Disney’s Magical Innovations

by dovetailedlife

John Gruber posted this video earlier on Daring Fireball today. Believe me, it is worth your precious time.

I am constantly amazed by the incredible amounts of ingenuity and time that go into animation. I am more amazed day by day by how much Disney has led the animation industry with technological innovations since its inception. I suppose that Gruber’s comment sums it up the best:

Using technology to tell better stories, and make better movies. He’d have loved Pixar.

The amount of technology that Walt Disney had employed in his company since the beginning to make the products (both the films and theme parks) better had passed many many others. There are not many companies in the world that have such artistic and technological approaches woven together to create not only great products that sell, but also pieces of art.

The only other company that I think compares to the Walt Disney company in these regards is Apple. They have lots of things in common with each other: a different outlook on how the current marketplace could be changed by innovation, company held secrets (they wouldn’t have been able to afford the land for Walt Disney World any other way), expensive prices, well thought-out market strategies and plans, very few huge mistakes (Michael Eisner had to be one of the biggest), and well-intentioned and marvelous leadership.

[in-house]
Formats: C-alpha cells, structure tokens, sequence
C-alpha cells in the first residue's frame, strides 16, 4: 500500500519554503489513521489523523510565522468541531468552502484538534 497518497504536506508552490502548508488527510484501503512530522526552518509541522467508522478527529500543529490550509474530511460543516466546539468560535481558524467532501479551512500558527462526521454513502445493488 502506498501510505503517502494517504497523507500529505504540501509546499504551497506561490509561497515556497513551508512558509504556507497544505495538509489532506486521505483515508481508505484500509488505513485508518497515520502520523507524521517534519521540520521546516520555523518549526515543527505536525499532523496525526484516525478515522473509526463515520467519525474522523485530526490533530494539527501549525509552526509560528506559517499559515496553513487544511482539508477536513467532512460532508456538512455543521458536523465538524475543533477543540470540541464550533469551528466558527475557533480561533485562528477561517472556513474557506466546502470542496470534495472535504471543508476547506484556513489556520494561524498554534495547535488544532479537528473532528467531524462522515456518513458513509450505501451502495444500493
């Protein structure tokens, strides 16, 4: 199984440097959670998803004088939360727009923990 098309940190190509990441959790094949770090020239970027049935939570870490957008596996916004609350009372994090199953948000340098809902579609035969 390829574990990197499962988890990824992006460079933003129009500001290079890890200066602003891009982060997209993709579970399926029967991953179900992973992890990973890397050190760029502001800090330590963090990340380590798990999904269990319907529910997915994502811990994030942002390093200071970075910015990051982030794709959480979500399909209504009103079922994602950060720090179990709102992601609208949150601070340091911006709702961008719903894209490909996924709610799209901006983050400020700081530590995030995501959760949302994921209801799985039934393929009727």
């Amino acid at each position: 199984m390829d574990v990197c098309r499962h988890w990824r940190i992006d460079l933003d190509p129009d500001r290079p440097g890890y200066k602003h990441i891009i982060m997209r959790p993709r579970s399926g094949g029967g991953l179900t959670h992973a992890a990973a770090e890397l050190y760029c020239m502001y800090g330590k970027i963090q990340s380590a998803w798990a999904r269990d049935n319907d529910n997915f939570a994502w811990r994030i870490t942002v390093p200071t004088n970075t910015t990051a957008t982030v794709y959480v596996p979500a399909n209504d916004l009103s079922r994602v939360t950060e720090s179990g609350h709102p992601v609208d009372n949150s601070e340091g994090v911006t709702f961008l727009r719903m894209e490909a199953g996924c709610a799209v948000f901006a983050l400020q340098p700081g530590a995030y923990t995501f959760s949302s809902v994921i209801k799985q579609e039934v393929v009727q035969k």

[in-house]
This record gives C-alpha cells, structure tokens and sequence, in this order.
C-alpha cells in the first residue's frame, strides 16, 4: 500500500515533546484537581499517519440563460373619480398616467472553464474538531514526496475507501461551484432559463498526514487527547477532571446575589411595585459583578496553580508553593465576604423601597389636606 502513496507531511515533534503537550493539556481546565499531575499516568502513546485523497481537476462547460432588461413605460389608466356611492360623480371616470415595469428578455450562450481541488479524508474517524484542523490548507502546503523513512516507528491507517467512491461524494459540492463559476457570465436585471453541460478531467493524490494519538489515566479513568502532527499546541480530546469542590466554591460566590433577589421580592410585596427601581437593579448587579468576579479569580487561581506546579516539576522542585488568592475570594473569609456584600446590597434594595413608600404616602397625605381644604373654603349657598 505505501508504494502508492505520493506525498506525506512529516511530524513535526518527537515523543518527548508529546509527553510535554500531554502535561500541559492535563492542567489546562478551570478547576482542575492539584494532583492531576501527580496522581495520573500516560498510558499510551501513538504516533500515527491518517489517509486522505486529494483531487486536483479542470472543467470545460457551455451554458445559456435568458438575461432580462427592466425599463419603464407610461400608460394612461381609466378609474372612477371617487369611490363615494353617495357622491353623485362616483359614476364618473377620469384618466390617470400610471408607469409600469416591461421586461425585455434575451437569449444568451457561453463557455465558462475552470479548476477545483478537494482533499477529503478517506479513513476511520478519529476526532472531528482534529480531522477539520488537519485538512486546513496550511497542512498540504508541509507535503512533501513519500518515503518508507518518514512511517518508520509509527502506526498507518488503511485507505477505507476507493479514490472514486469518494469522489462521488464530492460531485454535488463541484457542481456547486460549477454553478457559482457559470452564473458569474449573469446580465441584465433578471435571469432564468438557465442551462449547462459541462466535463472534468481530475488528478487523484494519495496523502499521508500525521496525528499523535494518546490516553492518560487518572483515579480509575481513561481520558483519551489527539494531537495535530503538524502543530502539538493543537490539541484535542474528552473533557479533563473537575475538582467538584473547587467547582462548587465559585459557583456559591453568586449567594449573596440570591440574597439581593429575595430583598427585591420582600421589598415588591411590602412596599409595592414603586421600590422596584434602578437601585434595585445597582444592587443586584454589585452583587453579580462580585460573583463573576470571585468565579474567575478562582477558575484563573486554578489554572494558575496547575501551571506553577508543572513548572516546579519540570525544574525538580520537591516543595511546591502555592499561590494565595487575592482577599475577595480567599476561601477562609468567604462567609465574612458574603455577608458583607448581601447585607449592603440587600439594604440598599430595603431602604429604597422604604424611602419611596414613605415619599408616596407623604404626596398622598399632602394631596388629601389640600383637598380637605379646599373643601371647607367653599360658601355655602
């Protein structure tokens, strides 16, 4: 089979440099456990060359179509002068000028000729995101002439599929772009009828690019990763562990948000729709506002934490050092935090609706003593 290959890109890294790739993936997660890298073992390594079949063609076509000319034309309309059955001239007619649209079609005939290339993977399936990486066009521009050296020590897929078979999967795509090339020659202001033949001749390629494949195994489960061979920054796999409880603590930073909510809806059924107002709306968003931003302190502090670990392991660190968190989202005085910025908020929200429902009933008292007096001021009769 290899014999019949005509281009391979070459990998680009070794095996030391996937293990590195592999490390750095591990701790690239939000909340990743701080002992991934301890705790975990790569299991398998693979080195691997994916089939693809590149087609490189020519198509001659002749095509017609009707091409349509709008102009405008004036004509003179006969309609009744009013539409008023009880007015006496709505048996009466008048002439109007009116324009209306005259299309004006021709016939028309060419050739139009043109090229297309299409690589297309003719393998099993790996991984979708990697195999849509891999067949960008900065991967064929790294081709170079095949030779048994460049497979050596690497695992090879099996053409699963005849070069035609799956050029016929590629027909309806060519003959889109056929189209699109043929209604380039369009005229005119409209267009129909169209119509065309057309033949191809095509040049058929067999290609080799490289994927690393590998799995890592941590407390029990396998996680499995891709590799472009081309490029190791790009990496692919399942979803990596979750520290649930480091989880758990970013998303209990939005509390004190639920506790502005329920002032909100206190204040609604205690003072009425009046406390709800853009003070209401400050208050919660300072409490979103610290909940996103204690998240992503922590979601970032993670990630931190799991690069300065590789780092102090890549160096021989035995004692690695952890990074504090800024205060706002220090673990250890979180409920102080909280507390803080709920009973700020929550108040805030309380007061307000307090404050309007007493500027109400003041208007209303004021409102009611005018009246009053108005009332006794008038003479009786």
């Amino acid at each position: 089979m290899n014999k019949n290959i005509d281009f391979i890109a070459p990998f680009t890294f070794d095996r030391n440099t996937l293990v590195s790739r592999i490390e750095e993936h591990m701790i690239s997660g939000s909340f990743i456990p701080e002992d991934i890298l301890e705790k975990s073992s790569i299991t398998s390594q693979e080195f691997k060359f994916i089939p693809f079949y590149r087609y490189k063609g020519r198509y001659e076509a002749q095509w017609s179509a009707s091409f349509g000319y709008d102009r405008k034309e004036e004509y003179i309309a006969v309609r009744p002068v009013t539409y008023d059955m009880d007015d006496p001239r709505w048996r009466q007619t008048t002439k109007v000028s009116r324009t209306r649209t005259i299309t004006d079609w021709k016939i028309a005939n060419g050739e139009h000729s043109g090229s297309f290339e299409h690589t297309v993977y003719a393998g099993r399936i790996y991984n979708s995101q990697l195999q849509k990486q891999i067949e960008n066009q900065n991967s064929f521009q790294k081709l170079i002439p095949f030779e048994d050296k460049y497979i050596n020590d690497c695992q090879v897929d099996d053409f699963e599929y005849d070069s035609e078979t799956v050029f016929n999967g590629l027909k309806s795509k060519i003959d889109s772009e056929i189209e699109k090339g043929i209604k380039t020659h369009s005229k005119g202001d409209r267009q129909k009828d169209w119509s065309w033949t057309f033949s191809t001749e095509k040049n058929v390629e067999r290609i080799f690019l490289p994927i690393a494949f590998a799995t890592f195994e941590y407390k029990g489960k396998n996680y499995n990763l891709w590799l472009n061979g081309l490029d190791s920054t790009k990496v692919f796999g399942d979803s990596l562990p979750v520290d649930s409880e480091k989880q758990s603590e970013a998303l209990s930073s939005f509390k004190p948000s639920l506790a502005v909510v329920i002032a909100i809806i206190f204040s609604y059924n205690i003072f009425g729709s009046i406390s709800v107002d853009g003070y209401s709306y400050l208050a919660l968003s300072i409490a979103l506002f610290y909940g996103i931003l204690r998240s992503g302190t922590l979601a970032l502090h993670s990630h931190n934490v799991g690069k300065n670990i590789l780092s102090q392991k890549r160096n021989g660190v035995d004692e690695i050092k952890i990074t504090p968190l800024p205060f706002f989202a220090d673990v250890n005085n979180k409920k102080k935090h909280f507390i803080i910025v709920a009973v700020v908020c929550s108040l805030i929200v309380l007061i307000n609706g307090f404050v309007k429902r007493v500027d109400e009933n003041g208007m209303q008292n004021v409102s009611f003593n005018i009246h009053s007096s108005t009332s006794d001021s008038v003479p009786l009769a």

There is one more thing though: Magic.

All of the technological innovations that each company employ go to one thing: to make the way that the user interacts with the content magical.  With Disney it was making a seemingly 2D artistic rendering come alive by seeming…real. When Disney set out to create their theme parks, they wanted the guests to feel as if they were ACTUALLY IN some sort of fantasy land. It work so well that others copied it.

With Apple it is making communicating, interacting, and accomplishing work with a seemingly difficult computer as easy as possible. They introduced an entire new way of computing so that the personal computer could change the way people interacted with everyday life. They did it again with the iPhone. And again with the iPad. This, also, worked so well that others copied it.

There’s a bit of magic inside of both of these companies.

My only concern is that Disney’s outline since Walt’s departure may be foreshadowing the outline of Apple after Steve’s departure. We all know how Walt left his company. We all know what happened next to Disney.  I don’t want that to be the way that Steve leaves Apple.

-B

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